Tuesday, December 17, 2019

Uncovering past relics on the road to building our highways

By Thomas Charlson

When I was a kid, my first introduction to archaeology was with Indiana Jones and the Raiders of the Lost Ark. I was fascinated by the action, the mystery and the artifacts Dr. Jones would find on his adventures around the world. The one idea that stuck with me from the movie series is that historical artifacts belong in a museum!

After I joined WSDOT, I was intrigued by the work our cultural resources department does to uncover archaeological artifacts and preserve them for future generations. While we’re not traveling to exotic locations to look for the Ark of the Covenant, we do undertake an environmental review in accordance with the National Historic Preservation Act to address how our construction projects may affect historical properties. The goal is to maintain these historical properties and protect the cultural artifacts we find during the process.

Check out some of the artifacts we found on our projects and the stories they tell!

Finding a waterfront community on the Alaskan Way Viaduct Replacement Program
As part of the Alaskan Way Viaduct Replacement Program, our archaeologists uncovered the remnants of a small waterfront neighborhood just west of Seattle’s Pioneer Square. The neighborhood was abandoned around 1905 and likely occupied by Seattle’s early waterfront labor force, which included longshoreman, saloon-keepers, transient workers and entrepreneurs. While the men and women who lived in the neighborhood are now silent, the jumble of pier foundations and household materials found at the site tell their story.
Archaeologists uncover the foundations of a neighborhood that stood along Seattle’s waterfront
during the late 19th and early 20th centuries.

We examined the layers of soil and collected the materials people used, including tableware, glass fragments and pharmaceutical bottles. We also found animal bones, which were used to determine what the small waterfront community ate on a daily basis. Although we weren’t able to solve all the mysteries of this community, we did gain some insights into Seattle’s working class through the artifacts we recovered.
Old pharmaceutical bottles and glassware found during a May 2010 excavation.

Remnants of an old mining railroad discovered through a fish passage project
The historic remains of an abandoned railroad trestle, found on the SR 92 Little Pilchuck Creek Fish Passage Project, played a role in Washington’s past mining industry. In 1892, the Everett and Monte Cristo Railway Company began building a railroad to access the mines near Monte Cristo. The company built a 147-foot-long bridge on top of piles crossing Little Pilchuck Creek. We discovered a few of the old piles from this railroad during the construction of our fish passage project.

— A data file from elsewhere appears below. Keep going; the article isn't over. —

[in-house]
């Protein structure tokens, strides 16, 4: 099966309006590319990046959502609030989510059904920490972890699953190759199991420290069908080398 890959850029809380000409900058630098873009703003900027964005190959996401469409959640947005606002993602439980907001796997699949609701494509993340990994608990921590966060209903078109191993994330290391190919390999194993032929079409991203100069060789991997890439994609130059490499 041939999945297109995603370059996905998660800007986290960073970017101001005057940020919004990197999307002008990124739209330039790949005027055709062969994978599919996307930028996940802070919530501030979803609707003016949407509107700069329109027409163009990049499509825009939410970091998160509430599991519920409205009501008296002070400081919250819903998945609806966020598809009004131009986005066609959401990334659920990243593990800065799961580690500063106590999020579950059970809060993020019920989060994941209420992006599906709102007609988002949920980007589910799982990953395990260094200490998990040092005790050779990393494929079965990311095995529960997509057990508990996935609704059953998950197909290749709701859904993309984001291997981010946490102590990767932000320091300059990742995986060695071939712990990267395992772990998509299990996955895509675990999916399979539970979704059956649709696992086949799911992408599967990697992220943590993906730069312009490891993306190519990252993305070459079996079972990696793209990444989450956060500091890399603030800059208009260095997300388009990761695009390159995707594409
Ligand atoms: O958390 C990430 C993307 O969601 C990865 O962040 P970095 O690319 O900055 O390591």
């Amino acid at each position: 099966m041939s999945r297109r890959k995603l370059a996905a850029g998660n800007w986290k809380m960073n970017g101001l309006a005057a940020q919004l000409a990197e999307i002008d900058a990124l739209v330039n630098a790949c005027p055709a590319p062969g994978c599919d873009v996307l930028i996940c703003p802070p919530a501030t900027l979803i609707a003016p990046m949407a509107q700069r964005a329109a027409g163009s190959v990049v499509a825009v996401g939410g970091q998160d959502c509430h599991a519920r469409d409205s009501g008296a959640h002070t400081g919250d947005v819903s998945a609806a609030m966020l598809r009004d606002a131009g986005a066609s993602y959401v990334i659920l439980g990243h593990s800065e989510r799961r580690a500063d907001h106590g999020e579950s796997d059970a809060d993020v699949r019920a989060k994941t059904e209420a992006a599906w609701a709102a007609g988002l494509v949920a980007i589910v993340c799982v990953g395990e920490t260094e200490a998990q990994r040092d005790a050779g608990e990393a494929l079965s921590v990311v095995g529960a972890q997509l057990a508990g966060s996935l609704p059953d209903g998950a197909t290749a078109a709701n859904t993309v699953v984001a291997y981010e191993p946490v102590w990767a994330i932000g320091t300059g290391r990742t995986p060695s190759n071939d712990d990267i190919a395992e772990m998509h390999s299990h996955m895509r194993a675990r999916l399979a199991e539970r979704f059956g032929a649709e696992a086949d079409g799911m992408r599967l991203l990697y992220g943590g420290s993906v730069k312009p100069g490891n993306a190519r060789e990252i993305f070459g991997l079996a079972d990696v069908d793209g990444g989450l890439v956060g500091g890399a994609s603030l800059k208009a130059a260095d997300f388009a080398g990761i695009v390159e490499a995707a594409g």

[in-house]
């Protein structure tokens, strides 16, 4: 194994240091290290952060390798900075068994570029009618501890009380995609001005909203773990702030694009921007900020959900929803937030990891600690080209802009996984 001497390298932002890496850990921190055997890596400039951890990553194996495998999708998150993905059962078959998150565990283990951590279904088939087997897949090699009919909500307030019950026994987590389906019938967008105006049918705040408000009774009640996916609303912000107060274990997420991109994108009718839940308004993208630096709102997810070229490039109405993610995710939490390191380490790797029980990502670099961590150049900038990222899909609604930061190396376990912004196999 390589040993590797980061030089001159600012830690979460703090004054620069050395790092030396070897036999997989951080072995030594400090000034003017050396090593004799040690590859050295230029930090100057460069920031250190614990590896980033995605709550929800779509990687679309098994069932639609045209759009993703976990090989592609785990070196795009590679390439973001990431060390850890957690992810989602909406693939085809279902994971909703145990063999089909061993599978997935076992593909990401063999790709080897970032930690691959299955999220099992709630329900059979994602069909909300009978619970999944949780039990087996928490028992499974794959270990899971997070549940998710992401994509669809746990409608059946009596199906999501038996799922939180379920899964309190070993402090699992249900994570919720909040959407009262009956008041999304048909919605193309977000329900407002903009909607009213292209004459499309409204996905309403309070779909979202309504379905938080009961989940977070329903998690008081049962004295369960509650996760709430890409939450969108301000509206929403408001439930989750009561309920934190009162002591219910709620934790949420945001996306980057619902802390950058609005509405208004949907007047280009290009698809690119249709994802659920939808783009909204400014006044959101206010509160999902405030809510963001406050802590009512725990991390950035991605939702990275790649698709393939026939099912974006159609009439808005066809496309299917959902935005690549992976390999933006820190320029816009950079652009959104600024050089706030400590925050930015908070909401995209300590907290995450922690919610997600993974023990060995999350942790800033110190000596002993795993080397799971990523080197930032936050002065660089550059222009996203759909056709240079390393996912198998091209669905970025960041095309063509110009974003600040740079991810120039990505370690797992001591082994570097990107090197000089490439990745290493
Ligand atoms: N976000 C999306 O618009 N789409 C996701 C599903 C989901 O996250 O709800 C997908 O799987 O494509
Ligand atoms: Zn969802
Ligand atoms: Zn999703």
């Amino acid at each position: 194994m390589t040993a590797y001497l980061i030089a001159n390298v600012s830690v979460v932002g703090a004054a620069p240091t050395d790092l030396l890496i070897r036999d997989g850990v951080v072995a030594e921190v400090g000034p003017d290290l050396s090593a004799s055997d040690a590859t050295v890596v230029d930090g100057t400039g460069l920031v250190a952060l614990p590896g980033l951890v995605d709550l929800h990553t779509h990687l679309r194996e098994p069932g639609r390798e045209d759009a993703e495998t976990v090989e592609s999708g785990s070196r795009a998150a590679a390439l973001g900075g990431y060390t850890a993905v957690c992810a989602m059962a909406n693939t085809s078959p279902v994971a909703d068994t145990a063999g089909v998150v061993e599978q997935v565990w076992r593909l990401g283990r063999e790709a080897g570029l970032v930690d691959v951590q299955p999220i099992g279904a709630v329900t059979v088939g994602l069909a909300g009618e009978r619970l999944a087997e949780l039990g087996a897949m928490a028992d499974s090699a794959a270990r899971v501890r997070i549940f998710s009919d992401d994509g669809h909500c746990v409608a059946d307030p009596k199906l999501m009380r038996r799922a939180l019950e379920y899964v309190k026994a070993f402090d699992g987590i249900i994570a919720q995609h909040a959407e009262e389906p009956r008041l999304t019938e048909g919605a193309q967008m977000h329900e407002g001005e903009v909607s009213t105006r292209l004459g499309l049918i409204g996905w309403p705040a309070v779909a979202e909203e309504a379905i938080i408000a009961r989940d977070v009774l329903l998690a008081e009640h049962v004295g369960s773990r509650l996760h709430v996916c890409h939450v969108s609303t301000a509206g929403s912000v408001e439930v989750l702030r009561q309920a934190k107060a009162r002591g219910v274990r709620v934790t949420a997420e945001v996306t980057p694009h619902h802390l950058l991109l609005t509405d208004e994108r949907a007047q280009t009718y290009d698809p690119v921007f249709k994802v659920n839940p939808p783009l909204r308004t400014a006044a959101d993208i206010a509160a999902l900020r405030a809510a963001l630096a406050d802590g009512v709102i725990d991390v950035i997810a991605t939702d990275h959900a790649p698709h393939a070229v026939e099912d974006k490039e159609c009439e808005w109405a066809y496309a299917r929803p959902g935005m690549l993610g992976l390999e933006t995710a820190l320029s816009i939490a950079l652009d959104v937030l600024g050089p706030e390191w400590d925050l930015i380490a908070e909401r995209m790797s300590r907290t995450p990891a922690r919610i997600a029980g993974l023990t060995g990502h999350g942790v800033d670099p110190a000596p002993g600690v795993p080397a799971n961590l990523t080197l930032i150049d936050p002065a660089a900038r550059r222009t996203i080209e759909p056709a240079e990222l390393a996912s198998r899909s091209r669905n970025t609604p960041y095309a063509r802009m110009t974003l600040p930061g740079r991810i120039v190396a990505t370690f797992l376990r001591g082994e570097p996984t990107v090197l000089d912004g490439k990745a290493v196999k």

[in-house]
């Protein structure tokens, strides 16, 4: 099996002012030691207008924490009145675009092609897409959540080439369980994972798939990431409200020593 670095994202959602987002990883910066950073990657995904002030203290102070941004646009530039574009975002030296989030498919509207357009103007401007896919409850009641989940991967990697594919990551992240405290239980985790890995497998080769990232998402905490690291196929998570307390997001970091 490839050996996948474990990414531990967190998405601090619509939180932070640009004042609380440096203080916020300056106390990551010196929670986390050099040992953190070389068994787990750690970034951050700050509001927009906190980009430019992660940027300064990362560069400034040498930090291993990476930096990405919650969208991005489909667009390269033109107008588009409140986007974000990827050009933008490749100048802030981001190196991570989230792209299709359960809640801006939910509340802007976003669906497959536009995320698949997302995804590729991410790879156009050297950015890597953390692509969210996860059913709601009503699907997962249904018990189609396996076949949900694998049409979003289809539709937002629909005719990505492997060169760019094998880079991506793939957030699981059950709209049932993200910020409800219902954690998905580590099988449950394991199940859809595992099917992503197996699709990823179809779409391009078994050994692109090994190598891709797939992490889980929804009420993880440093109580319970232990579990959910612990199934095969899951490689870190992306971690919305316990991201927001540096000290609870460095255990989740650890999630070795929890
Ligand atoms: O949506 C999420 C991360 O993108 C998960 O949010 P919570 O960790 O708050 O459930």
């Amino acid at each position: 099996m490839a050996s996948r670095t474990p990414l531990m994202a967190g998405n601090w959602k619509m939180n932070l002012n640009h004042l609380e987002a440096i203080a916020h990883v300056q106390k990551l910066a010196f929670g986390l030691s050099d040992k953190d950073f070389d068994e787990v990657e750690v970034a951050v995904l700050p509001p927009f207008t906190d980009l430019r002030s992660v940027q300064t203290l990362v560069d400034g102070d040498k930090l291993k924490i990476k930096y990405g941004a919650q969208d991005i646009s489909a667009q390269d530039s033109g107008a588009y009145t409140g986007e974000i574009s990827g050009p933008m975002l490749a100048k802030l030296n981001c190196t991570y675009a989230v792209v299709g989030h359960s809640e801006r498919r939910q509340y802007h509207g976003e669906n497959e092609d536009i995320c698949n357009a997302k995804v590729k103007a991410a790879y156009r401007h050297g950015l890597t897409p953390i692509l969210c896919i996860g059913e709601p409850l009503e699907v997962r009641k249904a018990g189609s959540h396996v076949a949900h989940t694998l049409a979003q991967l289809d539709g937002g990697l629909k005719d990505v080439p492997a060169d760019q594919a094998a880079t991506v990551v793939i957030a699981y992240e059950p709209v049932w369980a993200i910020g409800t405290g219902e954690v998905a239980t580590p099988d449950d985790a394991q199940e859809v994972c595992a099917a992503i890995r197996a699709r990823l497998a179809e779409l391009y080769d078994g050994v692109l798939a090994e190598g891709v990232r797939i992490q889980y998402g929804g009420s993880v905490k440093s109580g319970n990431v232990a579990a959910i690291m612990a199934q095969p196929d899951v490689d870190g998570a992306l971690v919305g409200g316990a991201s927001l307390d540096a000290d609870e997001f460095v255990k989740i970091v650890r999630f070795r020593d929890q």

The bottom of one of the piles used to support the railroad trestle crossing Little Pilchuck Creek.

Fossilized creepy crawlers reveal Washington’s geological history
Not all of the stuff we find in the ground is cultural. During the construction of the SR 9 Gribble Creek Fish Passage Project in Skagit County, we found a natural deposit of saltwater clam shells and fossilized tubeworms.

A close-up look at one of the fossilized tubeworms recovered at Gribble Creek.

The geological history of the area indicated the shell materials were likely deposited from glacial seawater inundating the Skagit River watershed. With the retreat of the glaciers, the marine invertebrates were left in the fine grain silts, sands and clay material for our archaeologists to find thousands of years later.
Mixed in the sand and clay soils are shell material deposited by the retreating glaciers.

These artifacts are only small pieces of history we’ve uncovered through our construction projects. By recording and preserving some of these artifacts, we’re fulfilling our commitment to maintain and protect the cultural resources found in our region. You may not find all of these artifacts and materials in a museum, but they lend an important voice to telling the stories of past eras in Washington state history.

If you’re interested in learning more about our cultural resources program, check out our history page to find videos, project webpages and other publicly available resources describing the history of Washington’s transportation system.

1 comment:

Elaineinwa said...

Very cool to see what your team has found!

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